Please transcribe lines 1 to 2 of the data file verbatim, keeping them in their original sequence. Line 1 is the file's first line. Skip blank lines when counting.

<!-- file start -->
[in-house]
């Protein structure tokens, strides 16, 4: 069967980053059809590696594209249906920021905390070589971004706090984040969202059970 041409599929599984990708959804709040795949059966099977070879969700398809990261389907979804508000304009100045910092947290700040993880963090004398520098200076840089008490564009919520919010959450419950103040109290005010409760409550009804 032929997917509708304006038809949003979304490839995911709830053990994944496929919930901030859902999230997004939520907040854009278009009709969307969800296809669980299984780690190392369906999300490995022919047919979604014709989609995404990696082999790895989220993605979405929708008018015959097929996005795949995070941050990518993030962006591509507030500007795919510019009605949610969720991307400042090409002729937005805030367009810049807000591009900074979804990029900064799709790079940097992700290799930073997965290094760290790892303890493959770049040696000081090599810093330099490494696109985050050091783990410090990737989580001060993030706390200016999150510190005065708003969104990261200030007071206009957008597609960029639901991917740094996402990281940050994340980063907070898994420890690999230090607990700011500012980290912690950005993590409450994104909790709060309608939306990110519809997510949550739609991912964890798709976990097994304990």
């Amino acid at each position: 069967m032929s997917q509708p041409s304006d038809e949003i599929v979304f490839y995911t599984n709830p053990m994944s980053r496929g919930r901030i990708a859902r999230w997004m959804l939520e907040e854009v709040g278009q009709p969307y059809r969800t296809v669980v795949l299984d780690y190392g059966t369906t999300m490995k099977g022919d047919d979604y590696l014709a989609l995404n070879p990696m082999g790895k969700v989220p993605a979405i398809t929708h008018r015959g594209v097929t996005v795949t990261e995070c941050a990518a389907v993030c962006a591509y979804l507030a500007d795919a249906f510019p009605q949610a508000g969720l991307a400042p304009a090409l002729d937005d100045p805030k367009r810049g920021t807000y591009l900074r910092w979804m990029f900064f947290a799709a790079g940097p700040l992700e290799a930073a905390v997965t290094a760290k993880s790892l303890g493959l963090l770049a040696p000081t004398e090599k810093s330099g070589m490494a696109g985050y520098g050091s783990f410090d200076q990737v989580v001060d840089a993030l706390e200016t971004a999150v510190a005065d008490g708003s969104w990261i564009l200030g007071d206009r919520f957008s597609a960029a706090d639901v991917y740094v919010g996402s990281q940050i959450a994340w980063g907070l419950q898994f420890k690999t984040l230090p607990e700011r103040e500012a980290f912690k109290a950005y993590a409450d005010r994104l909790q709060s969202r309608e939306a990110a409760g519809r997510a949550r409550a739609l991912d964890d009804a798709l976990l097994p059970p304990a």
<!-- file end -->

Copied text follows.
[in-house]
């Protein structure tokens, strides 16, 4: 069967980053059809590696594209249906920021905390070589971004706090984040969202059970 041409599929599984990708959804709040795949059966099977070879969700398809990261389907979804508000304009100045910092947290700040993880963090004398520098200076840089008490564009919520919010959450419950103040109290005010409760409550009804 032929997917509708304006038809949003979304490839995911709830053990994944496929919930901030859902999230997004939520907040854009278009009709969307969800296809669980299984780690190392369906999300490995022919047919979604014709989609995404990696082999790895989220993605979405929708008018015959097929996005795949995070941050990518993030962006591509507030500007795919510019009605949610969720991307400042090409002729937005805030367009810049807000591009900074979804990029900064799709790079940097992700290799930073997965290094760290790892303890493959770049040696000081090599810093330099490494696109985050050091783990410090990737989580001060993030706390200016999150510190005065708003969104990261200030007071206009957008597609960029639901991917740094996402990281940050994340980063907070898994420890690999230090607990700011500012980290912690950005993590409450994104909790709060309608939306990110519809997510949550739609991912964890798709976990097994304990």